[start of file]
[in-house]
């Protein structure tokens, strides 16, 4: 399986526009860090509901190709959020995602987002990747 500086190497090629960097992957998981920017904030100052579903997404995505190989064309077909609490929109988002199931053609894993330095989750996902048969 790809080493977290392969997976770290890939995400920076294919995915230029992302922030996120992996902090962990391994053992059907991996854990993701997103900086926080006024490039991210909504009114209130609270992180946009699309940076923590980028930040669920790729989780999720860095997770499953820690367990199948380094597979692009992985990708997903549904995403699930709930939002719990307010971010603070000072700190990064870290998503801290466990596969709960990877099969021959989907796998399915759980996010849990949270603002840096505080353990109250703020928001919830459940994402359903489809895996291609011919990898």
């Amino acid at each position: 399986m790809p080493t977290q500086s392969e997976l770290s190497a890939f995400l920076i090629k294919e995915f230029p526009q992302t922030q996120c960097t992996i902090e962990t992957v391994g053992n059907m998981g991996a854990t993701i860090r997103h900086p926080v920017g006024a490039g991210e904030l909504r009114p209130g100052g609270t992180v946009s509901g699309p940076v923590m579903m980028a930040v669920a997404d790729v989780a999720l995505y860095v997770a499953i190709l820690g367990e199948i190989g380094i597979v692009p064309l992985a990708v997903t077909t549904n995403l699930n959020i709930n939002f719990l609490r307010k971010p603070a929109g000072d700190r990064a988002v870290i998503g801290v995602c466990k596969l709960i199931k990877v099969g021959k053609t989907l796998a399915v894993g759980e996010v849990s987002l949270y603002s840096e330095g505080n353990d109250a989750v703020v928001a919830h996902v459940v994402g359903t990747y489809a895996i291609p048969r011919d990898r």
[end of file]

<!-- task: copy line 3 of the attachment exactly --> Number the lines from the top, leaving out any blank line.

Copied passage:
């Amino acid at each position: 399986m790809p080493t977290q500086s392969e997976l770290s190497a890939f995400l920076i090629k294919e995915f230029p526009q992302t922030q996120c960097t992996i902090e962990t992957v391994g053992n059907m998981g991996a854990t993701i860090r997103h900086p926080v920017g006024a490039g991210e904030l909504r009114p209130g100052g609270t992180v946009s509901g699309p940076v923590m579903m980028a930040v669920a997404d790729v989780a999720l995505y860095v997770a499953i190709l820690g367990e199948i190989g380094i597979v692009p064309l992985a990708v997903t077909t549904n995403l699930n959020i709930n939002f719990l609490r307010k971010p603070a929109g000072d700190r990064a988002v870290i998503g801290v995602c466990k596969l709960i199931k990877v099969g021959k053609t989907l796998a399915v894993g759980e996010v849990s987002l949270y603002s840096e330095g505080n353990d109250a989750v703020v928001a919830h996902v459940v994402g359903t990747y489809a895996i291609p048969r011919d990898r």